Pop-culture memorabilia rules at this value resort, sitting right across Hourglass Lake from the Art of Animation Resort. Giant jukeboxes, 65-foot-tall bowling pins, an oversize Big Wheel, a Rubik's Cube, yo-yos and other icons are scattered throughout the 10 buildings of this huge lodging. Items from mood rings to eight-track tapes are incorporated into the architecture; wall-mounted shadow boxes display toys, fashions, and fads from each decade since the 1950s. Rooms are small but are fine for basic sleeping and showering. A big food court serves reasonably priced fare. And of course, the attraction in this, and all Disney value resorts is that you get the same perks as the pricey resorts: free transportation, Extra Magic Hours and Magical Express
Disney began renovating the resort's guestrooms in 2017 and those in several buildings are complete. Renovations on the rest of the rooms should be finished in spring, 2018. The standard rooms, which used to contain two double beds, now have a queen bed and a fold-down bed that converts to a table during the day. Spartan but pleasant furniture includes a dresser with large, flat screen TV, chairs, and a mini-fridge. But the biggest miracle is the presence of a coffee maker, with Disney-provided Joffrey coffee, creamer and sugars. This is a huge change for Disney's value resorts, which have had no coffee makers, making for a long early morning walk to the food court for those in need of a little caffeine to get started.
A pocket door separates the bathroom from the bedroom, a step up from most value resorts, which use a curtain. Also, the tub/toilet area is separated from the vanity (one sink, but sufficient counter space for toiletries) by a sliding door, meaning more than one person can use the facilities, particularly helpful when trying to get out of the room and onto a bus and into a park.
The lobby, Classic Hall, is similar to the All-Star resorts lobbies, long, and home to the check in counters, a few places to sit, and the entrance to the food court and shops, along with a half-century time-line of pop icon photos on the walls.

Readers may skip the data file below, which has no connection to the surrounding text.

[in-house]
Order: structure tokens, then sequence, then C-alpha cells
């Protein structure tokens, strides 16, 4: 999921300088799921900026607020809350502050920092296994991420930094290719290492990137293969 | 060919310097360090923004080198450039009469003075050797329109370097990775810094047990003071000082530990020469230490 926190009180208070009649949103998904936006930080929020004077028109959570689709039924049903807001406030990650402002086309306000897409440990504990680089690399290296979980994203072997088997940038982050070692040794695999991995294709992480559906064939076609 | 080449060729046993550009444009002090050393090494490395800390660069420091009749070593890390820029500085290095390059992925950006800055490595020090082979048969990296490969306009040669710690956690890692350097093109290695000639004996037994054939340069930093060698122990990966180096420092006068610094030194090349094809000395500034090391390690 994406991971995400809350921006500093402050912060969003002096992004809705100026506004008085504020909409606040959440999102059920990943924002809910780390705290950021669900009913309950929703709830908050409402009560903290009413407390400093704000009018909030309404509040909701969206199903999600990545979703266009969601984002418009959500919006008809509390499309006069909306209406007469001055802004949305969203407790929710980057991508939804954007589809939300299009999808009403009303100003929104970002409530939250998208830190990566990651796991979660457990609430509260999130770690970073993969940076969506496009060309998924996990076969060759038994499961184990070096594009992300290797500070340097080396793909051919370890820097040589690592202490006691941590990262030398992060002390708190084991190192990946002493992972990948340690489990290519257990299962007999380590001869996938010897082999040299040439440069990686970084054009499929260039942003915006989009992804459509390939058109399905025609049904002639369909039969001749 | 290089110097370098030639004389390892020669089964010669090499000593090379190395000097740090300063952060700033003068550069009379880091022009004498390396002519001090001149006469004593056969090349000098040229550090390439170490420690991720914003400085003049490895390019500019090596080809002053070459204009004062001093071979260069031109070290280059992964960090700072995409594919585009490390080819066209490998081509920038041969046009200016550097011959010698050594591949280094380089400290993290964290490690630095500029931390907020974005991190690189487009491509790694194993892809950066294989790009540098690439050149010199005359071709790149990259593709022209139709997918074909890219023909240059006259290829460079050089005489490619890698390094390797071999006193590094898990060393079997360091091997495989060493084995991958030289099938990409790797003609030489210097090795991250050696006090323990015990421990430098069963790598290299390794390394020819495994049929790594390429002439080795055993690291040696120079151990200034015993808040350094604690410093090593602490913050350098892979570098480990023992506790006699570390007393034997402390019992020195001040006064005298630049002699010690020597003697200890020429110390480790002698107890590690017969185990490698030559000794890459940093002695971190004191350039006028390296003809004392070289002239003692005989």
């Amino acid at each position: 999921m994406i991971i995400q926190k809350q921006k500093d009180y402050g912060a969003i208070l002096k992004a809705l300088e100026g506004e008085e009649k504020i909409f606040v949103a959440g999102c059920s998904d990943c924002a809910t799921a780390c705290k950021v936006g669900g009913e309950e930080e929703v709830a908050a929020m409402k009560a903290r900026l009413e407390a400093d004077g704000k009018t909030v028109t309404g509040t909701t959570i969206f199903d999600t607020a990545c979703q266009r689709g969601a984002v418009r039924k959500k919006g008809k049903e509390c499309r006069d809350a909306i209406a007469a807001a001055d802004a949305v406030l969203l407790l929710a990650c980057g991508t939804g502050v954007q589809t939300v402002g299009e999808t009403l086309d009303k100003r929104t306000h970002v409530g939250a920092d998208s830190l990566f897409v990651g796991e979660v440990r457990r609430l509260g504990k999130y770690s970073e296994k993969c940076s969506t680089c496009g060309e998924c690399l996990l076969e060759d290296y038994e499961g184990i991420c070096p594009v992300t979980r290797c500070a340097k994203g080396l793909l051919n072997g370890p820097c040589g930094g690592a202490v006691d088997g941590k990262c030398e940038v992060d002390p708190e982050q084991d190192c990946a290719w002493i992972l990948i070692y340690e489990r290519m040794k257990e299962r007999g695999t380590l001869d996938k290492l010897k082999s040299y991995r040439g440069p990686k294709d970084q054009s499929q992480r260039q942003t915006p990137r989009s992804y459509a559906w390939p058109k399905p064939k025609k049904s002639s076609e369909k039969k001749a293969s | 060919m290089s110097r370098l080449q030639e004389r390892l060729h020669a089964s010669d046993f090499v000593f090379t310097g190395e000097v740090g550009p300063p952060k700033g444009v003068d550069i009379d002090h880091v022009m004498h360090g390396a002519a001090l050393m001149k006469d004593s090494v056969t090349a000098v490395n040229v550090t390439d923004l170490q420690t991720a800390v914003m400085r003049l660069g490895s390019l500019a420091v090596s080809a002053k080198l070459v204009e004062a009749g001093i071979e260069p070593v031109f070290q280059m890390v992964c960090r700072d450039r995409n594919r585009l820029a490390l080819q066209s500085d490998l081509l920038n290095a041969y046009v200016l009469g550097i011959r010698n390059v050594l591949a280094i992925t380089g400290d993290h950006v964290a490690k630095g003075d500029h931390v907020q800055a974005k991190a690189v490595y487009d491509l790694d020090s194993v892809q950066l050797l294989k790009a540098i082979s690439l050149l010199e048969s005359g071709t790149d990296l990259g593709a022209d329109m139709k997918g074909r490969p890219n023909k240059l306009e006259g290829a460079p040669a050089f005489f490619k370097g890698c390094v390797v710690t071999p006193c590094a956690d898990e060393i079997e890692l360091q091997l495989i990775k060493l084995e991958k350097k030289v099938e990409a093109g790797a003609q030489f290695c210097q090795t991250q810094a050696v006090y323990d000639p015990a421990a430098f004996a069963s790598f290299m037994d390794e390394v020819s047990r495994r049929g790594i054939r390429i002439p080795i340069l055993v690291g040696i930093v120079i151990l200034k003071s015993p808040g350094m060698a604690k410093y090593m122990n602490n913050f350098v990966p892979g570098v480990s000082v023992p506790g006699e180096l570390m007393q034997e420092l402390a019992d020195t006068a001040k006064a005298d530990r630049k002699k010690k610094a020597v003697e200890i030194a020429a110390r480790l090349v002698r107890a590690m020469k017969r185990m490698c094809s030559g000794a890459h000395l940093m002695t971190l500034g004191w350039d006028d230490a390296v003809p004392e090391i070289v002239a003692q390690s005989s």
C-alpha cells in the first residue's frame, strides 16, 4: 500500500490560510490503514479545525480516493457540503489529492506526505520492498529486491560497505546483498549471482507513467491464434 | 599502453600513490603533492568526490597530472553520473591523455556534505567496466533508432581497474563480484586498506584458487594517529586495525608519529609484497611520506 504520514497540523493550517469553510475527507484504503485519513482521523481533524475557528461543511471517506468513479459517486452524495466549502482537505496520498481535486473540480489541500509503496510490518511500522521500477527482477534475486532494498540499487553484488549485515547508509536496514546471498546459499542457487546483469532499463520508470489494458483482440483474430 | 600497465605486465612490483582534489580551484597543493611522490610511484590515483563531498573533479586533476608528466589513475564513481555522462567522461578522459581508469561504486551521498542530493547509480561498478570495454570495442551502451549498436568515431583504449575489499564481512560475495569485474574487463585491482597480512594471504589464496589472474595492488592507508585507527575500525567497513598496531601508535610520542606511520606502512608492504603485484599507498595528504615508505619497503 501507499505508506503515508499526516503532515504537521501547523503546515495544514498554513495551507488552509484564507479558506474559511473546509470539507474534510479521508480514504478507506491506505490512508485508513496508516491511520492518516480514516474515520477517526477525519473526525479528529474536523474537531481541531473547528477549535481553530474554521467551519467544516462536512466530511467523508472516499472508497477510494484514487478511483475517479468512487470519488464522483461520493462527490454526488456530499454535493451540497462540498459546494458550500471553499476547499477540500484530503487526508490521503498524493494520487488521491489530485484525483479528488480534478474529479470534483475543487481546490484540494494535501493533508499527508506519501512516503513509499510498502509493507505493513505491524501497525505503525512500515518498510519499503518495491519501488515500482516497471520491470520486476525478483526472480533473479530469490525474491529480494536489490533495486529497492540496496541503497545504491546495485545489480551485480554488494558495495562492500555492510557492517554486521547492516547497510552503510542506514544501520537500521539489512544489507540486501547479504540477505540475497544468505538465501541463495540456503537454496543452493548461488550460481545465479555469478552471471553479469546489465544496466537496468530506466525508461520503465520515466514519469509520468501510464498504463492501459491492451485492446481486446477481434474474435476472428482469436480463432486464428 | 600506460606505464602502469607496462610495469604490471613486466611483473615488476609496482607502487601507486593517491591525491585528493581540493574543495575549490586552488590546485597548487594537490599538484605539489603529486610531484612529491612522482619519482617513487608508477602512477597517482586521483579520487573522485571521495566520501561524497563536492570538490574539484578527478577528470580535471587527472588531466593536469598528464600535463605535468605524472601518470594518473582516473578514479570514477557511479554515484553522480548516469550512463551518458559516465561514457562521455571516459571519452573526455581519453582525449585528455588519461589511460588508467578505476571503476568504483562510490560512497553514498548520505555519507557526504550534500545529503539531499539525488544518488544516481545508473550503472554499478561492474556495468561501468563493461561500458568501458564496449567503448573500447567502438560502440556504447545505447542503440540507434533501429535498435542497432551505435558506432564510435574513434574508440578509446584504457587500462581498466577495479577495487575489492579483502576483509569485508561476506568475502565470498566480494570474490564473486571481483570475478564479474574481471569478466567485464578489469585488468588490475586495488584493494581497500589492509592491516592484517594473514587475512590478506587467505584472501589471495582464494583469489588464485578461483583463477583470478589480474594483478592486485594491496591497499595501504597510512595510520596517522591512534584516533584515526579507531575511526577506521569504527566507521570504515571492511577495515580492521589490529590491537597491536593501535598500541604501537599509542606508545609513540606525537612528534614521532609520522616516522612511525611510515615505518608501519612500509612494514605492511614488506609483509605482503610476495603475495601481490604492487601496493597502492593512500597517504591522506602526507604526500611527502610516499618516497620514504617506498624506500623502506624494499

Three pools offer plenty of choice for a cooling dip in this huge resort. The biggest is Hippy Dippy Pool, shaped like a flower, naturally, with decor straight out of Laugh In. Adjacent to the Classic Hall lobby, the pool features 60s music, lots of activities for the kids -- including a kiddie pool for toddlers -- and Petals Pool Bar for those 21 or older. Of particular interest to the multitasker in the group whose hobby is saving time, the laundry facilities are nearby. The other pools, Bowling and Computer, are at opposite ends of the resort, ensuring no one has to walk too far to have a swim. Towels are provided, and lifeguards are often on duty.
No fitness center, but there are bikes available for rent, and a jogging trail for those who must have their cardio workout.
Pop Century's Everything POP Shopping and Dining hall combines those two great American pastimes, eating and shopping. The souvenir stands have been combined with seven food stations that offer fast food options including hamburgers, pizza, sandwiches, salads, flatbreads, and desserts. Seating is a series of booths positioned around the brightly colored hall. If the food hall seems too crowded, or you get the munchies late at night, there's always the Disney Resors Pizza Delivery.
Petals Pool Bar, next to the Hippy Dippy Pool, offers cocktails, beer and wine in a flower-power setting.
As an on-property guest at Disney World, the transportation system is free. But, this resort sits about 5 miles south of the Magic Kingdom, and what would be a 15 minute drive can turn into a half-hour or more on the bus. In order to get to the Boardwalk, the closest place for dining and drinking, you have to take two buses. So a ride-sharing service or a taxi would be a more efficient way to get around. A car would be most efficient, and wouldn't cost any more than the price of gas, as parking at resorts and theme parks is free for on-property guests.
Disney's Boardwalk (10-minute car ride) is the nearest "neighborhood" to this rather remote park. While it takes two buses to get there, it offers some upscale dining, on the Boardwalk itself, where Flying Fish features seafood, and ESPN Club features sports, burgers and beer. In the adjacent Swan and Dolphin resorts, you can dine at celebrity eateries Shula’s Steak House or Todd English’s bluezoo. Phins, in the lobby, offers casual American fare in a beautiful setting.
Disney's Boardwalk (10-minute car ride) is home to several drinking spots. Big River Grille & Brewing Works offers craft beers and more; Shula's and bluezoo have lounges attached, and Phins in the lobby offers a wide array of libations.
WHY WE LIKE IT
Pop Century offers much to a family or couple on a budget, as you get all the perks of the big, glitzy Disney resorts, for a fraction of the price. Now that most of the rooms have been refurbished, and have coffeemakers, it could be the most popular value resort on Disney property.